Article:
After spending her life looking up to her dad, the brilliant doctor and leader of the Firefly’s Salt Lake outpost, the image of his lifeless corpse on the operating room floor is burned into Abby’s memory. The grief haunts her, and inside her heart she harbors resentment toward her father’s killer. After relocating with her friends to Seattle and joining the Washington Liberation Front (WLF), she committed herself to intense physical training and became a ruthless killer for her new faction, all in the hope that one day she could make Joel answer for his crime. This obsession ultimately ends her relationship with her boyfriend—and fellow former Firefly—Owen. Make note of this, as we’ll be coming back to it later.

Eventually, the pain, anger, and resentment that Joel inadvertently planted in Abby’s heart sprout their hideous fruit. Abby finally discovers a lead on where Joel lives, and convinces her friends, including Owen, to travel with her to Jackson and exact their brutal vengeance. The fruit of revenge that burst from Abby thus plants its own seeds into Ellie, irrigated with Joel’s blood.

The pattern formed in TLOU II becomes clear: one act of murderous violence leads to grief, and that grief can form into a resentment which lasts for years. That finally leads to more violence, followed by more grief, and so on. Indeed, when the audience begins playing as Abby, they discover that, during the same time frame in which Ellie perpetuated her own cycle of violence through her journey, Abby becomes entangled in another cycle of death and vengeance, one between the WLF and a nearby cult called the Seraphites. Both sides prove guilty of horrific atrocities: the WLF broke a truce with the Seraphites by killing some of their people, including a group of children in retaliation for some of their own losses; the Seraphites, meanwhile, have a penchant for hanging and disemboweling anyone who opposes them.

Yet a glimmer of redemption takes place in this context. Seconds from death at the hands of some Seraphites, Abby catches a lucky break when her captors are distracted by Lev and Yara, a pair of Seraphite siblings who have come into conflict with their own tribe. In the ensuing chaos, Abby, likely out of nothing more than self-preservation and deadly instinct, saves Yara from their common enemy; Yara, given the opportunity to let this unknown WLF soldier hang to death, instead convinces Lev to free her. This simple act of countercultural kindness slowly bears its own fruit; Abby escorts the children to safety and then leaves, but later—and to her own surprise—finds herself compelled to further help these kids, going out of her way to save them from other Seraphites and eventually even standing up to the leader of the WLF in their defense. It isn’t an easy road for her—her habit of referring to Seraphites by the derogatory term “Scars” betrays her ingrained prejudices—but by helping Lev and Yara, Abby takes her own concrete steps toward rejecting the cycle of violence in which she has taken part.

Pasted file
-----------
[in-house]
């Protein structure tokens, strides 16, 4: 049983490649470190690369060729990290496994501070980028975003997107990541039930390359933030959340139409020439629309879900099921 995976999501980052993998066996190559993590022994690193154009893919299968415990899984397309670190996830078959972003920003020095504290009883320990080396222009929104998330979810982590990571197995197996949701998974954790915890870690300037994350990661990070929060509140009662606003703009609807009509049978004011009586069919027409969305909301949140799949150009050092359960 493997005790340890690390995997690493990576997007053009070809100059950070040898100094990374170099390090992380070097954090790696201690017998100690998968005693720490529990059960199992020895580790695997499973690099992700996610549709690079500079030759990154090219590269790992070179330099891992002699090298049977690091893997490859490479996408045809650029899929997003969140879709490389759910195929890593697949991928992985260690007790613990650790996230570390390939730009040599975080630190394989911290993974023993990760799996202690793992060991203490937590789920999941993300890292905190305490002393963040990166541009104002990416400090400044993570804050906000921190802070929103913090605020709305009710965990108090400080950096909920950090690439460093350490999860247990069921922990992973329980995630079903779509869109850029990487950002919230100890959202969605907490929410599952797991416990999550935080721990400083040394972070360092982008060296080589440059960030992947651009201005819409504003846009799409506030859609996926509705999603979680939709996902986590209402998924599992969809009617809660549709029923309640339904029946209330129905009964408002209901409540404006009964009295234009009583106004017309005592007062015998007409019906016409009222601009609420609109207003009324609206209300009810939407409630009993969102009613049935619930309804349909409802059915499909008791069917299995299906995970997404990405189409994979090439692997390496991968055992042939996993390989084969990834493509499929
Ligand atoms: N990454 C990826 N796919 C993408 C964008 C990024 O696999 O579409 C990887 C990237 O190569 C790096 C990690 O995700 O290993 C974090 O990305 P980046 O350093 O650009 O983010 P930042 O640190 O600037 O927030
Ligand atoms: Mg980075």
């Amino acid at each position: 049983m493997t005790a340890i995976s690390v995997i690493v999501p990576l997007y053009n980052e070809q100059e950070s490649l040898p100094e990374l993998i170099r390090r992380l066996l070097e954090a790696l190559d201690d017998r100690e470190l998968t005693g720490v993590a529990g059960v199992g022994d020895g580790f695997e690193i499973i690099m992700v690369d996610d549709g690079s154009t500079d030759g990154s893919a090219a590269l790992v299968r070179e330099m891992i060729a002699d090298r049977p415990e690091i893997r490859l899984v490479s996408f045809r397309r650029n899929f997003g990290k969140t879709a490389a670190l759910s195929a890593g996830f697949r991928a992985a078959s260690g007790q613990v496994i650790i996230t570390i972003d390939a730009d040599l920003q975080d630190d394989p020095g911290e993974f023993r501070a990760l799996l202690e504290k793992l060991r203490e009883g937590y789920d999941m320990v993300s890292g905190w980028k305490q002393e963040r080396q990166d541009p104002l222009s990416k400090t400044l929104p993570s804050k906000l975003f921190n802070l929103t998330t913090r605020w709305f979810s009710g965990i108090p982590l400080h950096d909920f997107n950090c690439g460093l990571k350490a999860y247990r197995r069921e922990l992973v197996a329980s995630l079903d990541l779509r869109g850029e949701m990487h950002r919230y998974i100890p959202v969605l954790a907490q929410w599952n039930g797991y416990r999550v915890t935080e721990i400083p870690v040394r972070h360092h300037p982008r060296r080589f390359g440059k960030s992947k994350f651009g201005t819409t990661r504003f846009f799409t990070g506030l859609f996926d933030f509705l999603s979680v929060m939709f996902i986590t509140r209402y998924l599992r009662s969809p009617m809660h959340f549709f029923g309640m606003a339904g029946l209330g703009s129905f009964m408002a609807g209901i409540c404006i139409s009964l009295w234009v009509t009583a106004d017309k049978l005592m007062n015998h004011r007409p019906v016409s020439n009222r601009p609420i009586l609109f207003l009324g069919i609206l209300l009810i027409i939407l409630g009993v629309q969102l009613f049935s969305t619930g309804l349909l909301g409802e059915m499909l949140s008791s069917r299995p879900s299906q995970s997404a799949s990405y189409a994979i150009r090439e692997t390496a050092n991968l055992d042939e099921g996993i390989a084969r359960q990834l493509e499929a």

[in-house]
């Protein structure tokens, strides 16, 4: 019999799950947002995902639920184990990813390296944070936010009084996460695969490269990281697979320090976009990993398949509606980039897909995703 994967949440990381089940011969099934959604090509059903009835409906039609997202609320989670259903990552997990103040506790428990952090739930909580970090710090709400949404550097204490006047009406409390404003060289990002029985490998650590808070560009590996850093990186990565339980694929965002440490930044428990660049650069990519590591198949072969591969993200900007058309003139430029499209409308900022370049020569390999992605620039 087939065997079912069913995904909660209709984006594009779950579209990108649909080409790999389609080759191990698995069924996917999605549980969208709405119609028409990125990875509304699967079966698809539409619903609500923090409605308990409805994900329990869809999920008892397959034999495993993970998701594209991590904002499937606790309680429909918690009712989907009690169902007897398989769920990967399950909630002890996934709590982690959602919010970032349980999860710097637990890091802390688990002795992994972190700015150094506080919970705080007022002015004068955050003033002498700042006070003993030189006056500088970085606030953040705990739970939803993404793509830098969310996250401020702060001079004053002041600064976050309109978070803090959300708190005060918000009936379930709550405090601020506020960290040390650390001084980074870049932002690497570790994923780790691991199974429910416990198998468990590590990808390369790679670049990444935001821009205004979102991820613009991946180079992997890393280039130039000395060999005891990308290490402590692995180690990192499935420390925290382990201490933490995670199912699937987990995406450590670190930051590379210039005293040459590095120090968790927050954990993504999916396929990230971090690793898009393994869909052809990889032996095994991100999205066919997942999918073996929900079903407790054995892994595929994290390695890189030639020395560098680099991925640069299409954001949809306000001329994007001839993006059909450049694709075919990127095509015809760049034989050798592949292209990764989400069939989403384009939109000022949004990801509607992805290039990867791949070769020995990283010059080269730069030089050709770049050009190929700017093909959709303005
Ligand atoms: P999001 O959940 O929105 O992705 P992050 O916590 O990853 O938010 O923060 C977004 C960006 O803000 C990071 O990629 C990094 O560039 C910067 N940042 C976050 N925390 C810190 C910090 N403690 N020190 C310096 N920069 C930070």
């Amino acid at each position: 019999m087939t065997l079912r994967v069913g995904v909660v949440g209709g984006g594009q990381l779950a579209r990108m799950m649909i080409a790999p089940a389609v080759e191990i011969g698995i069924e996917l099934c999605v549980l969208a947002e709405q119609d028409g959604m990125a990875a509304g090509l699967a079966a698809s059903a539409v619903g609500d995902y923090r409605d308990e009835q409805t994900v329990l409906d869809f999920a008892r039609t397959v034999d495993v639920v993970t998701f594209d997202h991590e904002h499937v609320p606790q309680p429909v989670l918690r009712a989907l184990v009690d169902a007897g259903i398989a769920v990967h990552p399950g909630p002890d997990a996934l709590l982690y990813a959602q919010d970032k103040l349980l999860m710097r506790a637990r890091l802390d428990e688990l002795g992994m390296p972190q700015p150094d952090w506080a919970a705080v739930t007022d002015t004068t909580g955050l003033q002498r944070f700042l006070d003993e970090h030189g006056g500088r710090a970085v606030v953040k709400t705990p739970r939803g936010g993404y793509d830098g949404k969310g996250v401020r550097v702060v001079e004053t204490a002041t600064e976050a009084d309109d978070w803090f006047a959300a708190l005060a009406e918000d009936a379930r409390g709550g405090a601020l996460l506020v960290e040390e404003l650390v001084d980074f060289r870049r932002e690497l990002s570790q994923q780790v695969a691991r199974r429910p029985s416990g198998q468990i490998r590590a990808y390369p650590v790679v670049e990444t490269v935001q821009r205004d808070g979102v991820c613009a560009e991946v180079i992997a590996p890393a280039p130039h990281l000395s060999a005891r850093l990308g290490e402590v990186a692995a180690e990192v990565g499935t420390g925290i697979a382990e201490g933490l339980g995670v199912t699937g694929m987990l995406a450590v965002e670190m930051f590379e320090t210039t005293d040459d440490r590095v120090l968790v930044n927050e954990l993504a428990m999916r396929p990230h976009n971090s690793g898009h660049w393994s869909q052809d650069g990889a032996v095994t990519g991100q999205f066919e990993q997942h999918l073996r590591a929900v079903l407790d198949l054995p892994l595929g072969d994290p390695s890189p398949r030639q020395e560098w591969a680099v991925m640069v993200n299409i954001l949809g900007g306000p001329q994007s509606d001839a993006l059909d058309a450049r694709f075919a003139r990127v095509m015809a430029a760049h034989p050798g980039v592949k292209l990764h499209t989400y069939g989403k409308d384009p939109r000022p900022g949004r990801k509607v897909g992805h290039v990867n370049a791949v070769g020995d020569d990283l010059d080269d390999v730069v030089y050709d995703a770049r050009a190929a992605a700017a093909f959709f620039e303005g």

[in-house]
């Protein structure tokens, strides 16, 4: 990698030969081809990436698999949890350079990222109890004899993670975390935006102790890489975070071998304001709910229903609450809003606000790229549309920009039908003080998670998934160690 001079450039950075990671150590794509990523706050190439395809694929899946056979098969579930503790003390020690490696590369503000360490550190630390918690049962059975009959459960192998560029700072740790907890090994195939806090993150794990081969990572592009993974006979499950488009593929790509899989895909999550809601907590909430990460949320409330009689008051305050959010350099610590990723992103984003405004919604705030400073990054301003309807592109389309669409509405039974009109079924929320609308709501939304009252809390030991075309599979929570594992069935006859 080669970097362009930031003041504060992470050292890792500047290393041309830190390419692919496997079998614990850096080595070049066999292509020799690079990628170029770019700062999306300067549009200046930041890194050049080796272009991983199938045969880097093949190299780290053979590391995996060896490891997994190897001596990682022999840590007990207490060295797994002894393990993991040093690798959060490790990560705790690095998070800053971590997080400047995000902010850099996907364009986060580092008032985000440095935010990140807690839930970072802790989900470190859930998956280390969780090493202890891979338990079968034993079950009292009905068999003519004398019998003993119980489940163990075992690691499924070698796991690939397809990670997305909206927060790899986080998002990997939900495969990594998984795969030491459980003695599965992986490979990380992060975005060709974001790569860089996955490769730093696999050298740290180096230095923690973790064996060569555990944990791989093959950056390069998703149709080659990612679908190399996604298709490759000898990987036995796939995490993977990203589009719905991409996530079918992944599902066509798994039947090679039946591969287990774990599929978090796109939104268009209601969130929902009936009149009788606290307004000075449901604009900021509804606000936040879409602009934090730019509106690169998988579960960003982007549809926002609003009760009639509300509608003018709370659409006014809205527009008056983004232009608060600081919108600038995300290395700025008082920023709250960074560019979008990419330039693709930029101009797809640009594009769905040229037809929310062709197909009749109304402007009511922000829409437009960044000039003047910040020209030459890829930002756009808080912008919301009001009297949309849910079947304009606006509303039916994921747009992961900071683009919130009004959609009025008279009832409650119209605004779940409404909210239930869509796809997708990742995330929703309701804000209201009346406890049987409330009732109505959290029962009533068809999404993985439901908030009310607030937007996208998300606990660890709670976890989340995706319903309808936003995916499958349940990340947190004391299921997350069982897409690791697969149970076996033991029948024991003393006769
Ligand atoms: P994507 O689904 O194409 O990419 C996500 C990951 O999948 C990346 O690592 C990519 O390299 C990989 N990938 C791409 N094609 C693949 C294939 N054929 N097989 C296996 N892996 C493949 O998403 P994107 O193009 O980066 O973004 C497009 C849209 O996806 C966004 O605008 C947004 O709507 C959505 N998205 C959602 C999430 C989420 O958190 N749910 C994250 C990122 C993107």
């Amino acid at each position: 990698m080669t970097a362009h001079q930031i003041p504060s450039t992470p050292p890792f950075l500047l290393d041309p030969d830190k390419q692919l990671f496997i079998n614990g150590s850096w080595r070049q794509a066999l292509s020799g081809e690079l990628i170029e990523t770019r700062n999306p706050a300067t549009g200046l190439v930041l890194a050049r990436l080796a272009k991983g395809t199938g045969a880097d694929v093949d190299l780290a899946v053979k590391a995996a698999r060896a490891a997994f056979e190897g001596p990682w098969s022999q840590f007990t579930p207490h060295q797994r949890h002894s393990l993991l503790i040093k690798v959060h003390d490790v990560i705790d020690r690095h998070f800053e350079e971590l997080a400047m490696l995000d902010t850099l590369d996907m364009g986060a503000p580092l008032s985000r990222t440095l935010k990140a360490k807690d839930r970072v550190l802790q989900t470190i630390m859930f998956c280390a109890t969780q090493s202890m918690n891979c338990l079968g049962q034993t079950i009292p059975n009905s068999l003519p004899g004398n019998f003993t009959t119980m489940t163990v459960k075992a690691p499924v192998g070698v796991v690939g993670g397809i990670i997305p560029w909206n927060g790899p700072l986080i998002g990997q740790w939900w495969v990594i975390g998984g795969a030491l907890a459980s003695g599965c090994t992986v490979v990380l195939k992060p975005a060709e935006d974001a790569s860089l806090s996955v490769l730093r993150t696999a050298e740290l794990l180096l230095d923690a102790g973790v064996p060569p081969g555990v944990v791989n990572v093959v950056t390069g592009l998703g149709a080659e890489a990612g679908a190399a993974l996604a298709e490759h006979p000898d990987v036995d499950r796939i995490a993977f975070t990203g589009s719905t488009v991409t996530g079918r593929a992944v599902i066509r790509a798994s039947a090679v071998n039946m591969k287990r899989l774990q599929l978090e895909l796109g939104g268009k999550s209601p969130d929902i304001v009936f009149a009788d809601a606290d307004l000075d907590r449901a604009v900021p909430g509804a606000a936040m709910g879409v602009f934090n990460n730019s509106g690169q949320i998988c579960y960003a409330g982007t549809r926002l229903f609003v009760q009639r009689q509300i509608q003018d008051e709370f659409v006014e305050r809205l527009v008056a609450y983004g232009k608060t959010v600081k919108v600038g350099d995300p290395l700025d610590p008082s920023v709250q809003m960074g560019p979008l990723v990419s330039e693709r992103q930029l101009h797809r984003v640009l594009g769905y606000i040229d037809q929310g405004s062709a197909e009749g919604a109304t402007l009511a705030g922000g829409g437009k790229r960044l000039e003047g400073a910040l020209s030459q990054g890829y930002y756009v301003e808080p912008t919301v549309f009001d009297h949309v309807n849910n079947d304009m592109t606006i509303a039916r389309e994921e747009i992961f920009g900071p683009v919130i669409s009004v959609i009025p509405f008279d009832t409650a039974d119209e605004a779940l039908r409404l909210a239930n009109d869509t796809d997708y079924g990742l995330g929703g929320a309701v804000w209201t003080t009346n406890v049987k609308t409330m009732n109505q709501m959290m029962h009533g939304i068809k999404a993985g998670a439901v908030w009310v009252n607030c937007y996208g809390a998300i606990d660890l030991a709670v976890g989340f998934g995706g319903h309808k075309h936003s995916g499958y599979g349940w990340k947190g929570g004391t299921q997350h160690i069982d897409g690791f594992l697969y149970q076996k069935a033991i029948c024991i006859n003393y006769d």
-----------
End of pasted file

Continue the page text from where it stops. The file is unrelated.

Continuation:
When Abby finds Owen and Mel slaughtered, however, grief and anger well up in her, and it once again becomes her “turn” to respond in kind, as she kills Jesse, maims Tommy, and chases after Ellie, triggering a previously unthinkable boss fight in which the player must now fight Ellie! It’s a clever turn of events, and one in which I was not entirely comfortable; while Abby’s actions are understandable in context, I still didn’t want to fight Ellie, who I’d come to like over two whole games, and I was suddenly forced to grapple with the potential consequences of seeing revenge played out to its logical end. Upon completing the fight, Abby brings down Ellie, and when Dina rushes in and to Ellie’s defense, Abby and Lev subdue her as well, and Abby is ready to kill her. Ellie pleads with Abby to spare Dina’s life and the life of her unborn child, but Abby is so enraged—and perhaps eager to retaliate for the death of Mel and her unborn child—that this only encourages her. Just as she’s about to do it, though, Lev calls out to her, and after a few moments of reflection, her countenance changes and she releases Dina from her grasp. Lev didn’t need to make any grand speech to snap Abby out of her anger; the bond that the two of them share, forged by mutual trust in the face of external danger and internal prejudice, is strong enough on its own to bring Abby back to her senses and allow her to the opportunity to step out of the cycle of violence between her and Ellie.

At this point, that cycle could have ended. In fact, Naughty Dog might want you to think that it has. The story cuts ahead a couple or so years later, with Ellie, Dina, and Dina’s infant son JJ living happily together on a farm outside Jackson. The scene is positively picturesque as Ellie carries JJ around the farm, examining items within the house and herding sheep in the fields. I couldn’t help but think of the ending to Uncharted 4, as Cassie Drake wanders around her family’s beachfront property and Nate’s journey comes to the happiest possible conclusion. But the story here in TLOU II still isn’t finished.